Should You Give Your Kids an Allowance?

images (47)Everyone has attitudes and feelings about money which are based upon observations and experiences of childhood. How money was handled in a your family when you were a child will greatly affect how you handle money with your children. My husband and I started giving our children, ages 13 and 15, a monthly allowance a couple of years ago. Now that I see how valuable having their own money is, how helpful it is in teaching them important lessons and concepts in personal finance, I regret not starting sooner.
At some point in every parent’s life, there comes a time when it is impossible to avoid confronting the word “Child Allowance”.
Yes, that’s right. I’m talking about whether or not to give your child an allowance.
So here are my top reasons for giving children a weekly or monthly allowance.
Allowances are powerful things. They are a child’s first exposure to the power of personal choice. It is for this very reason that parents approach it with a mixture of fear and trepidation. To some, it is the quintessential way to teach children financial literacy as well as character traits like patience, thrift or savings and generosity. To others, however, allowances are dangerous things that take away parental power and authority, and teach nothing more than greed. These children at the age of teen should be exposed to financial reasoning so that when the eventually begin to earn the must have had enough experience on financial issues.
Avoid Unnecessary Purchases
Now that they get an allowance, we still buy their necessities, food of course, basic clothing and shoes, school supplies and books etc. The beauty of the allowance system is, that when it comes out of their own pockets, the children are much more selective about their purchases. When it’s “our” money, they want to buy everything in sight, but when it comes out of their own allowance, they think twice before buying an item.
No chores necessary.
Children are simply given money (usually weekly) and are either free to do what they want with it, or they must allocate it in specific ways. When you give a child of age 13 her weekly allowance, you also sit her down and guide her on how she should spend it. Make sure you let her inculcate the habit of spending and accountability. For example, you gave $5 but she is free to spend only $1 of the remaining $2, one must go into a savings jar and the other must go into a give jar for a cause of her own choosing. “She spends a lot of time thinking about that,” – teaching her reasonable reasoning.
The upside of this approach is that it teaches children to think carefully about how money is spent. The downside is that it teaches them that money comes from an authority either as a gift or as an income. This will teach the child how not to spent outside what they earn -avoiding debt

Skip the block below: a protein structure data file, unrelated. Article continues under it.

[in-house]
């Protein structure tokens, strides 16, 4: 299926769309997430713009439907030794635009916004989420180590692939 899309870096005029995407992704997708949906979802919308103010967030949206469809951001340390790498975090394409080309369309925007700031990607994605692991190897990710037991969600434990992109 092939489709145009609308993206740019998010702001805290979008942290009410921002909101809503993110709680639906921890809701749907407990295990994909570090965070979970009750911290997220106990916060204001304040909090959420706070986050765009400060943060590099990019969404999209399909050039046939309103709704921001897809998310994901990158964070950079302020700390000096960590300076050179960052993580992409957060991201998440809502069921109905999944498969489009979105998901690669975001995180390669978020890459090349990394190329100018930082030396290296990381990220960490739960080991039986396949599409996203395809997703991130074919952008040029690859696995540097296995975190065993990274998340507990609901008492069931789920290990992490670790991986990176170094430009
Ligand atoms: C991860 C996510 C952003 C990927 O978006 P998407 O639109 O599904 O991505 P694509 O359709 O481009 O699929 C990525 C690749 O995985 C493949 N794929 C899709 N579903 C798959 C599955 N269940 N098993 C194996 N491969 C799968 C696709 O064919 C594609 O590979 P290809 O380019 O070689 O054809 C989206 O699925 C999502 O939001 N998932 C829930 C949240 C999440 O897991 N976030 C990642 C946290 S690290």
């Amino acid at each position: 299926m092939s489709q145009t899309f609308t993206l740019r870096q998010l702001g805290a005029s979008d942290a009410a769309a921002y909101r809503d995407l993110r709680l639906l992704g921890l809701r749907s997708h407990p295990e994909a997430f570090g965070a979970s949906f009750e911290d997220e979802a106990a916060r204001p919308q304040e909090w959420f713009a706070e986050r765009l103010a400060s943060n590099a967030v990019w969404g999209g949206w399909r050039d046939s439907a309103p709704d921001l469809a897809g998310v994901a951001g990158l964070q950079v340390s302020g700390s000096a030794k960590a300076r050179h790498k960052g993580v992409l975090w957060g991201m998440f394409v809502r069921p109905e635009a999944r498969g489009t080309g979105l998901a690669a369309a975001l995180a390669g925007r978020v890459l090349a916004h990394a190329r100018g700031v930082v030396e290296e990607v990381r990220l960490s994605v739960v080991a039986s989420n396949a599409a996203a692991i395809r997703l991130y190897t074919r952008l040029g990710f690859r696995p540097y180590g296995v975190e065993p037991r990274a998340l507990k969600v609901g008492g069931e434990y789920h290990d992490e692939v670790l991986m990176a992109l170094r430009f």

Teach Them To Save Towards a Bigger Goal
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My kids receive some certain amount per week each, in addition to other gifts. They may also earn extra money when they do extra chores beyond their daily chores. Since we buy the basics, this gives them a nice amount of cash, especially if they manage to save. In fact, one of the best things about an allowance is that it enables kids to see very clearly that if they delay gratification for a while, those allowances will grow to a bigger savings, and combined with cash gifts they could find themselves being able to afford reasonable nice items – whether clothing, accessories for their room or computer games.
Teach Them Responsibility
Now that the children have their own money, they learn responsible behavior and taking responsibility for one’s actions. As a matter of fact, one of my kids was in the habit of misplacing her jacket at school. When she was younger, there wasn’t much I could do except buying her new jackets every time she forget it. Later in the year, I told her that if she lose a jacket again it will be replaced from her allowance, believe me honestly since then she has not lost this jacket.
Give children Independence
Kids have so little independence these days. An allowance is a wonderful way to give them complete control over something and enable them to make their own decisions. I try very hard not to interfere with my kids’ decisions on what to do with their allowance. As long as they’re not buying something dangerous or inappropriate for a child, they can do whatever they want with their allowance. They love this independence and they absolutely do not abuse it – on the contrary, they are very responsible with their money and they spend it carefully and wisely.
Children often receive gifts of money on
birthdays and other special occasions. Whether or
not cash gifts given to children are theirs depends
upon cultural backgrounds and family rules.
Parents and children should each have a voice in
how the money is used. The final decision should
increasingly become the responsibility of the child
as s/he grows up. Parents play an important role
in helping children decide whether to spend or
save money. Since money gifts are received on an
irregular basis, parents might encourage children
not to include them in spending plans. These
surprise funds might be invested in some form of
savings for future use. Saving money gives your
child the opportunity to establish some long-term
goals and provides the means to implement them.
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